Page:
Great Performances at the Met Brings Acclaimed Soprano Sonya Yoncheva to Verdi's “La Traviata”

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22 August 2017
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La Traviata
Courtesy of Marty Sohl/Metropolitan Opera
Great Performances at the Met
Verdi's “La Traviata”
Premieres Friday, August 25 at 9 p.m. on PBS
(Check your local listings)
 
          Sonya Yoncheva reprises her widely praised interpretation of the heroine Violetta Valéry in Verdi's La Traviata.  Michael Fabiano is her lover, Alfredo, Thomas Hampson, in one of his most acclaimed Met roles, returns as Alfredo's protective father, Giorgio Germont. San Francisco Opera Music Director Nicola Luisotti conducts.
 
              La Traviata premiered at Venice's Teatro la Fenice in 1853, and survived a notoriously unsuccessful opening night to become one of the best-loved operas in the repertoire. Following the larger-scale dramas of Rigoletto and Il Trovatore, its intimate scope and subject matter inspired the composer to create some of his most profound and heartfelt music. The title role of the "fallen woman" has captured the imaginations of audiences and performers alike with its inexhaustible vocal and dramatic possibilities-and challenges. Violetta is considered a pinnacle of the soprano repertoire.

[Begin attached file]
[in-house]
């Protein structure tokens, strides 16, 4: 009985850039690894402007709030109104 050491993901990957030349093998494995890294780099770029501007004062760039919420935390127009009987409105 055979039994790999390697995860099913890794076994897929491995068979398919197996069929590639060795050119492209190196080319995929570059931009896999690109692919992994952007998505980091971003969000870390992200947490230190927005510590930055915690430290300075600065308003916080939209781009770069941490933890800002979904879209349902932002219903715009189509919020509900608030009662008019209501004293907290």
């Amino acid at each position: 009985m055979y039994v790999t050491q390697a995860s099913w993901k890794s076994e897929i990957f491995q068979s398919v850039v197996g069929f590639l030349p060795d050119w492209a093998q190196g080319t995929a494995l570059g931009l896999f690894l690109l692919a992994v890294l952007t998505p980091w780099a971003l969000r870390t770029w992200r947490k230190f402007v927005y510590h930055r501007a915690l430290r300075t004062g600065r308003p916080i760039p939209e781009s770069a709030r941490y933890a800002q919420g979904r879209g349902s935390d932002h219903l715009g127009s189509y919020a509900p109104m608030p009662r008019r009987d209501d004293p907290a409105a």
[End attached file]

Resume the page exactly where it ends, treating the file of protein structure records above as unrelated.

In a remarkable career spanning six decades in the theater, Giuseppe Verdi (1813-1901) composed 28 operas, at least half of which are at the core of today's repertoire. Francesco Maria Piave (1810-1876) was Verdi's librettist during his productive middle period, who also worked with him on ErnaniMacbethRigoletto, and La Forza del Destino, among others. Alexandre Dumas fils (1824-1895) was the son of the author of The Three Musketeers. The play La Dame aux Camélias is based on his own novel of the same name.

              With La Traviata, Verdi and Piave fashioned an opera from a play set in contemporary times-an exception in the composer's long career. Dumas's La Dame aux Camélias was a meditation on the author's youthful affair with the celebrated prostitute Marie Duplessis, known as a sophisticated and well-read woman whose charms and tact far surpassed her station. The play is still staged today in its original form and exists in several film incarnations, most notably Greta Garbo's Camille (1936).
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